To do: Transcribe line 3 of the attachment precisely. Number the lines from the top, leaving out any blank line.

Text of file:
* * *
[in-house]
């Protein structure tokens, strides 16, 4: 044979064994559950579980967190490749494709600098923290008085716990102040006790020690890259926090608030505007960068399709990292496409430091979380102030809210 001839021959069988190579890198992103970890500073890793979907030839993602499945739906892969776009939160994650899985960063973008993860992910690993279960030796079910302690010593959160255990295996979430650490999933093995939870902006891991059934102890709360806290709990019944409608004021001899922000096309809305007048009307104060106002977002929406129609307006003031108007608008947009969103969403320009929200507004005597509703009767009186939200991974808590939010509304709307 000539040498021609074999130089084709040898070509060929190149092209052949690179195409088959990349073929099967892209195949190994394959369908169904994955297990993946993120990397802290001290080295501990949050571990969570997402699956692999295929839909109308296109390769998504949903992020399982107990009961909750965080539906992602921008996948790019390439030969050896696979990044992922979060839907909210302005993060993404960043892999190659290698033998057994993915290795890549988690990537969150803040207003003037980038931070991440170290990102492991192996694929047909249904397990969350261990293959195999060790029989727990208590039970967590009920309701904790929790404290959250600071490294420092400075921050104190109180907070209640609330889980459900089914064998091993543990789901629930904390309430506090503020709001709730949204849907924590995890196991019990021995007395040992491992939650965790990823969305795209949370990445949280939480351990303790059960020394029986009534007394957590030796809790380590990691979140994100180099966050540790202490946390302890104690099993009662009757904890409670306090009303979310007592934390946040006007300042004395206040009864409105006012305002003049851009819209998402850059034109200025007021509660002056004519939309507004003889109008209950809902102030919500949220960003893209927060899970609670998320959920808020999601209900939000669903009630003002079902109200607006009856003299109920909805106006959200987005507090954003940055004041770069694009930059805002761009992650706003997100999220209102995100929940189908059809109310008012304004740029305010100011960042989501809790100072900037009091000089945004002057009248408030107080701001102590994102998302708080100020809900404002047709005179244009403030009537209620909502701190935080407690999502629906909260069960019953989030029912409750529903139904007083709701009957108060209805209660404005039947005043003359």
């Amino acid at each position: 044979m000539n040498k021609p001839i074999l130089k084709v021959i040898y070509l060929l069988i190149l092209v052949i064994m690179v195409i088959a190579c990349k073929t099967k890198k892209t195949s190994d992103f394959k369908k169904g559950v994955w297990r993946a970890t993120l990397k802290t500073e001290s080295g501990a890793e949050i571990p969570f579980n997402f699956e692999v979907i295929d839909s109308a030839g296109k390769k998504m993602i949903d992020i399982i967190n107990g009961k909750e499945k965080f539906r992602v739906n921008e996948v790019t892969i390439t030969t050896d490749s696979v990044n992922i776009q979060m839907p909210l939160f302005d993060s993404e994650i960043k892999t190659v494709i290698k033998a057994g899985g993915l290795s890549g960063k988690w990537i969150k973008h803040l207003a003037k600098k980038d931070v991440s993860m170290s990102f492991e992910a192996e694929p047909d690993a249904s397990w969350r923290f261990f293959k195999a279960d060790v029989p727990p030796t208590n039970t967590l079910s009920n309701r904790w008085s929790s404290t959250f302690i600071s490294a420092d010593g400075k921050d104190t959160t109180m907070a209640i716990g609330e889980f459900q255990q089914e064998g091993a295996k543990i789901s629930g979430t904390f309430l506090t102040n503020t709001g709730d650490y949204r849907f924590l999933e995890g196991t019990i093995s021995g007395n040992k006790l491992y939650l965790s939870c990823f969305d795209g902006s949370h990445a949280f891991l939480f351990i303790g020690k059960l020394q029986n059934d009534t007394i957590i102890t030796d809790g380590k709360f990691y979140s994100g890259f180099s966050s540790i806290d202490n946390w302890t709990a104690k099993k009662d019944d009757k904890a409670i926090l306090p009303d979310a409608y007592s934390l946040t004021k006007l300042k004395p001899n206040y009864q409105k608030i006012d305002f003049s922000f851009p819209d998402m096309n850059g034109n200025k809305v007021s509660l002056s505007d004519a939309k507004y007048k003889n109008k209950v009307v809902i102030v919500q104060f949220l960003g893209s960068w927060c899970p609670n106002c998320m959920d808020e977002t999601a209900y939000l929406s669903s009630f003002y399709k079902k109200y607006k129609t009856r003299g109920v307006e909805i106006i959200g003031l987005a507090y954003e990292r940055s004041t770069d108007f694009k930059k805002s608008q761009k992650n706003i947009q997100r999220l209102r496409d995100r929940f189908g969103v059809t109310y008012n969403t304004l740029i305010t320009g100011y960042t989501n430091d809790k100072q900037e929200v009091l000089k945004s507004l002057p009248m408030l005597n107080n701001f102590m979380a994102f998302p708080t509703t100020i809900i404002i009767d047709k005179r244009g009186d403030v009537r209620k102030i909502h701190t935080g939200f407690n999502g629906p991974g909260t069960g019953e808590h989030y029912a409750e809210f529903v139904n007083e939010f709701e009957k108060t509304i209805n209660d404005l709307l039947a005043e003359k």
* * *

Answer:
């Amino acid at each position: 044979m000539n040498k021609p001839i074999l130089k084709v021959i040898y070509l060929l069988i190149l092209v052949i064994m690179v195409i088959a190579c990349k073929t099967k890198k892209t195949s190994d992103f394959k369908k169904g559950v994955w297990r993946a970890t993120l990397k802290t500073e001290s080295g501990a890793e949050i571990p969570f579980n997402f699956e692999v979907i295929d839909s109308a030839g296109k390769k998504m993602i949903d992020i399982i967190n107990g009961k909750e499945k965080f539906r992602v739906n921008e996948v790019t892969i390439t030969t050896d490749s696979v990044n992922i776009q979060m839907p909210l939160f302005d993060s993404e994650i960043k892999t190659v494709i290698k033998a057994g899985g993915l290795s890549g960063k988690w990537i969150k973008h803040l207003a003037k600098k980038d931070v991440s993860m170290s990102f492991e992910a192996e694929p047909d690993a249904s397990w969350r923290f261990f293959k195999a279960d060790v029989p727990p030796t208590n039970t967590l079910s009920n309701r904790w008085s929790s404290t959250f302690i600071s490294a420092d010593g400075k921050d104190t959160t109180m907070a209640i716990g609330e889980f459900q255990q089914e064998g091993a295996k543990i789901s629930g979430t904390f309430l506090t102040n503020t709001g709730d650490y949204r849907f924590l999933e995890g196991t019990i093995s021995g007395n040992k006790l491992y939650l965790s939870c990823f969305d795209g902006s949370h990445a949280f891991l939480f351990i303790g020690k059960l020394q029986n059934d009534t007394i957590i102890t030796d809790g380590k709360f990691y979140s994100g890259f180099s966050s540790i806290d202490n946390w302890t709990a104690k099993k009662d019944d009757k904890a409670i926090l306090p009303d979310a409608y007592s934390l946040t004021k006007l300042k004395p001899n206040y009864q409105k608030i006012d305002f003049s922000f851009p819209d998402m096309n850059g034109n200025k809305v007021s509660l002056s505007d004519a939309k507004y007048k003889n109008k209950v009307v809902i102030v919500q104060f949220l960003g893209s960068w927060c899970p609670n106002c998320m959920d808020e977002t999601a209900y939000l929406s669903s009630f003002y399709k079902k109200y607006k129609t009856r003299g109920v307006e909805i106006i959200g003031l987005a507090y954003e990292r940055s004041t770069d108007f694009k930059k805002s608008q761009k992650n706003i947009q997100r999220l209102r496409d995100r929940f189908g969103v059809t109310y008012n969403t304004l740029i305010t320009g100011y960042t989501n430091d809790k100072q900037e929200v009091l000089k945004s507004l002057p009248m408030l005597n107080n701001f102590m979380a994102f998302p708080t509703t100020i809900i404002i009767d047709k005179r244009g009186d403030v009537r209620k102030i909502h701190t935080g939200f407690n999502g629906p991974g909260t069960g019953e808590h989030y029912a409750e809210f529903v139904n007083e939010f709701e009957k108060t509304i209805n209660d404005l709307l039947a005043e003359k």